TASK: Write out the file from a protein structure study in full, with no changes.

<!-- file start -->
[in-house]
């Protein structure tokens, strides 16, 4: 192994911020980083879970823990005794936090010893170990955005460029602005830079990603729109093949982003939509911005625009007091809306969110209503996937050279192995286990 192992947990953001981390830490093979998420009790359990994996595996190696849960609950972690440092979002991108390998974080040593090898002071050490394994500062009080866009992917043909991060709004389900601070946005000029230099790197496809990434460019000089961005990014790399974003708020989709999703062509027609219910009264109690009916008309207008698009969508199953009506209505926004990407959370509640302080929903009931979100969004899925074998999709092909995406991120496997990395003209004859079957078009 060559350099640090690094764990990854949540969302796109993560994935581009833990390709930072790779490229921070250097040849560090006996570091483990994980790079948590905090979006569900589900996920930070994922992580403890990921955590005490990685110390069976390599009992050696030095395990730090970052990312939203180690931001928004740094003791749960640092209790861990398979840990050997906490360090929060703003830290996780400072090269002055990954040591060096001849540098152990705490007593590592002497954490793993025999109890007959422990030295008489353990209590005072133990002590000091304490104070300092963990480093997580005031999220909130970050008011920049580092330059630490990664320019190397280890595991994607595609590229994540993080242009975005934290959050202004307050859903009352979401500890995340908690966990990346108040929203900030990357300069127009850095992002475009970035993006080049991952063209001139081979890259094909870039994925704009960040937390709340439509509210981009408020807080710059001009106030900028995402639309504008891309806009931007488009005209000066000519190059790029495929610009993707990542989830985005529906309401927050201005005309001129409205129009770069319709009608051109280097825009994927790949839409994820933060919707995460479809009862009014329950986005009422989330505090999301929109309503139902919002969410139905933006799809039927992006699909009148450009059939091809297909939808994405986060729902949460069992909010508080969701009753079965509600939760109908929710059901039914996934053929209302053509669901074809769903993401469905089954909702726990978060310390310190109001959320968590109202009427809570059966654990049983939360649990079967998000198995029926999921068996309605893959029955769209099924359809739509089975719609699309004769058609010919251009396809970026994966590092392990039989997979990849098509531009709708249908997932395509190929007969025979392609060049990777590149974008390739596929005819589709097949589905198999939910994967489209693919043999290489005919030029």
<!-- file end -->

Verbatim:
[in-house]
């Protein structure tokens, strides 16, 4: 192994911020980083879970823990005794936090010893170990955005460029602005830079990603729109093949982003939509911005625009007091809306969110209503996937050279192995286990 192992947990953001981390830490093979998420009790359990994996595996190696849960609950972690440092979002991108390998974080040593090898002071050490394994500062009080866009992917043909991060709004389900601070946005000029230099790197496809990434460019000089961005990014790399974003708020989709999703062509027609219910009264109690009916008309207008698009969508199953009506209505926004990407959370509640302080929903009931979100969004899925074998999709092909995406991120496997990395003209004859079957078009 060559350099640090690094764990990854949540969302796109993560994935581009833990390709930072790779490229921070250097040849560090006996570091483990994980790079948590905090979006569900589900996920930070994922992580403890990921955590005490990685110390069976390599009992050696030095395990730090970052990312939203180690931001928004740094003791749960640092209790861990398979840990050997906490360090929060703003830290996780400072090269002055990954040591060096001849540098152990705490007593590592002497954490793993025999109890007959422990030295008489353990209590005072133990002590000091304490104070300092963990480093997580005031999220909130970050008011920049580092330059630490990664320019190397280890595991994607595609590229994540993080242009975005934290959050202004307050859903009352979401500890995340908690966990990346108040929203900030990357300069127009850095992002475009970035993006080049991952063209001139081979890259094909870039994925704009960040937390709340439509509210981009408020807080710059001009106030900028995402639309504008891309806009931007488009005209000066000519190059790029495929610009993707990542989830985005529906309401927050201005005309001129409205129009770069319709009608051109280097825009994927790949839409994820933060919707995460479809009862009014329950986005009422989330505090999301929109309503139902919002969410139905933006799809039927992006699909009148450009059939091809297909939808994405986060729902949460069992909010508080969701009753079965509600939760109908929710059901039914996934053929209302053509669901074809769903993401469905089954909702726990978060310390310190109001959320968590109202009427809570059966654990049983939360649990079967998000198995029926999921068996309605893959029955769209099924359809739509089975719609699309004769058609010919251009396809970026994966590092392990039989997979990849098509531009709708249908997932395509190929007969025979392609060049990777590149974008390739596929005819589709097949589905198999939910994967489209693919043999290489005919030029």